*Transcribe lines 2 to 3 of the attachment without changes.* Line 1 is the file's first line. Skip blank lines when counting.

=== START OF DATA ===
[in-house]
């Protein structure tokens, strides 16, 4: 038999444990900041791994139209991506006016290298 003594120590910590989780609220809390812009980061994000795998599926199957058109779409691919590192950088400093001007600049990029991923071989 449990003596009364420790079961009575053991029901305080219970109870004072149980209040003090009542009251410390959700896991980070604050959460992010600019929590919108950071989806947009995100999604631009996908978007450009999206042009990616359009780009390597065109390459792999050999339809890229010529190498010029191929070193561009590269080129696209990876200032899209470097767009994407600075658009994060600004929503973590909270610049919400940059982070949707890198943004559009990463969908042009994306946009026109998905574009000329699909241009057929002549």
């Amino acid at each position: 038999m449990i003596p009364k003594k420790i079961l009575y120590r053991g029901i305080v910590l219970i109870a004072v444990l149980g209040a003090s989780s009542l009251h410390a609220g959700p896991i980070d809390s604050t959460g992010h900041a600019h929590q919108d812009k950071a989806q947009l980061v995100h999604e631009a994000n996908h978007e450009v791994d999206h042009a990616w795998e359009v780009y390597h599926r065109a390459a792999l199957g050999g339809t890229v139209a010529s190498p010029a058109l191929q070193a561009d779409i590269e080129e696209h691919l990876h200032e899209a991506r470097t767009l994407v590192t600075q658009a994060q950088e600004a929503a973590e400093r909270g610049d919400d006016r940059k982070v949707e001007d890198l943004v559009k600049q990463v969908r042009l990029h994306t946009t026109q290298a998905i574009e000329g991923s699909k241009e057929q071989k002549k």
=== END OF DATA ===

């Protein structure tokens, strides 16, 4: 038999444990900041791994139209991506006016290298 003594120590910590989780609220809390812009980061994000795998599926199957058109779409691919590192950088400093001007600049990029991923071989 449990003596009364420790079961009575053991029901305080219970109870004072149980209040003090009542009251410390959700896991980070604050959460992010600019929590919108950071989806947009995100999604631009996908978007450009999206042009990616359009780009390597065109390459792999050999339809890229010529190498010029191929070193561009590269080129696209990876200032899209470097767009994407600075658009994060600004929503973590909270610049919400940059982070949707890198943004559009990463969908042009994306946009026109998905574009000329699909241009057929002549």
């Amino acid at each position: 038999m449990i003596p009364k003594k420790i079961l009575y120590r053991g029901i305080v910590l219970i109870a004072v444990l149980g209040a003090s989780s009542l009251h410390a609220g959700p896991i980070d809390s604050t959460g992010h900041a600019h929590q919108d812009k950071a989806q947009l980061v995100h999604e631009a994000n996908h978007e450009v791994d999206h042009a990616w795998e359009v780009y390597h599926r065109a390459a792999l199957g050999g339809t890229v139209a010529s190498p010029a058109l191929q070193a561009d779409i590269e080129e696209h691919l990876h200032e899209a991506r470097t767009l994407v590192t600075q658009a994060q950088e600004a929503a973590e400093r909270g610049d919400d006016r940059k982070v949707e001007d890198l943004v559009k600049q990463v969908r042009l990029h994306t946009t026109q290298a998905i574009e000329g991923s699909k241009e057929q071989k002549k």